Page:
A total of 432 master’s degree students participated in the present study (74.3% female, 23.6% male, 2.1% did not want to assign themselves to the categories of male or female). The students came from 12 Austrian universities and were enrolled in a wide range of master’s study programs, with the majority (56%) in the humanities or social sciences. Students’ mean age was 26.55 (SD = 5.72) years and they had completed 3.35 (SD = 2.43) semesters of their master’s degree on average. If students were pursuing more than one degree programs, they were asked to refer to only one of their degree programs when answering the questionnaire. Of the 432 participants, 71.5% indicated their nationality as Austrian, 19.2% were German, and the rest were from other countries. Data for this study was collected via an online survey. The link to the online survey was distributed via internet platforms and social media groups for students. All students participated voluntarily and received no compensation for their participation. The data was collected in accordance with the EU General Data Protection Regulation; anonymity and no unwarranted access to the data were assured.

Measures

We used three scales to assess the constructs investigated in our study, i.e., PB goals, context-related problems, and dropout intentions (see descriptions below). The items for all scales were assessed using a 6-point response format, ranging from 1, “strongly agree” to 6, “strongly disagree”. For ease of interpretation, items were recoded such that higher values reflected greater agreement with the presented statements.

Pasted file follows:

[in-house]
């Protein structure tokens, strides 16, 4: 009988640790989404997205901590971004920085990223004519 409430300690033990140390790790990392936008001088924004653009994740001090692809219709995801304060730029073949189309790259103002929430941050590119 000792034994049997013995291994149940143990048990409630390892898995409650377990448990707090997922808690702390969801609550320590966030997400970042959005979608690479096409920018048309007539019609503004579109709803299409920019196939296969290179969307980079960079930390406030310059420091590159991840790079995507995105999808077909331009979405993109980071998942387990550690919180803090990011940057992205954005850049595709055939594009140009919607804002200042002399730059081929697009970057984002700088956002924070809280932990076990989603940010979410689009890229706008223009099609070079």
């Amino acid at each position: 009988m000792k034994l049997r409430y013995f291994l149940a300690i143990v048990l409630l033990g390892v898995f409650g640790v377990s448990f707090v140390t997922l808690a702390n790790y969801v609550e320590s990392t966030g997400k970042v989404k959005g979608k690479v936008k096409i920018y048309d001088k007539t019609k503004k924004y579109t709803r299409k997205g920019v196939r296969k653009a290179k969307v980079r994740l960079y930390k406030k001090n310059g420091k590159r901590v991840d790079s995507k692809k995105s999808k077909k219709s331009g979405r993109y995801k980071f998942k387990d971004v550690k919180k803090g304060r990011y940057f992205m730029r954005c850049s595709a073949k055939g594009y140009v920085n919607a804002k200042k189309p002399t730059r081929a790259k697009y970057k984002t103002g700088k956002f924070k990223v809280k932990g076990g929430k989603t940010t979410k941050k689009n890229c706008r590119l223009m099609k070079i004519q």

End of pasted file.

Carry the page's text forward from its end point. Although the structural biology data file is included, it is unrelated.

PB goals

Sixteen items from Martin (2006) were used to measure students’ PB goals. The original items were adapted slightly to focus on the university context rather than schoolwork. The scale included items for the four domains of PB goals: specific goals (4 items, e.g., “I get a clear idea about specific things I’m trying to achieve in tasks for my degree program”; α = .82), challenging goals (4 items, e.g., “When I am working on tasks for my degree program, I set challenges for myself”; α = .89), competitively self-referenced goals (4 items, e.g. “I am in competition with myself more than with other students”; α = .81), and self-improvement goals (4 items, e.g. “When I am working on a task for my degree program, I try to do it better than I’ve done before”; α = .88). Researchers studying PB goals tend to apply only the self-improvement items (e.g., Martin and Liem 2010; Martin et al. 2016); however, we decided to use the items for all four domains as we believe that a more fine-grained conceptualization allows us to more comprehensively study the PB goal construct.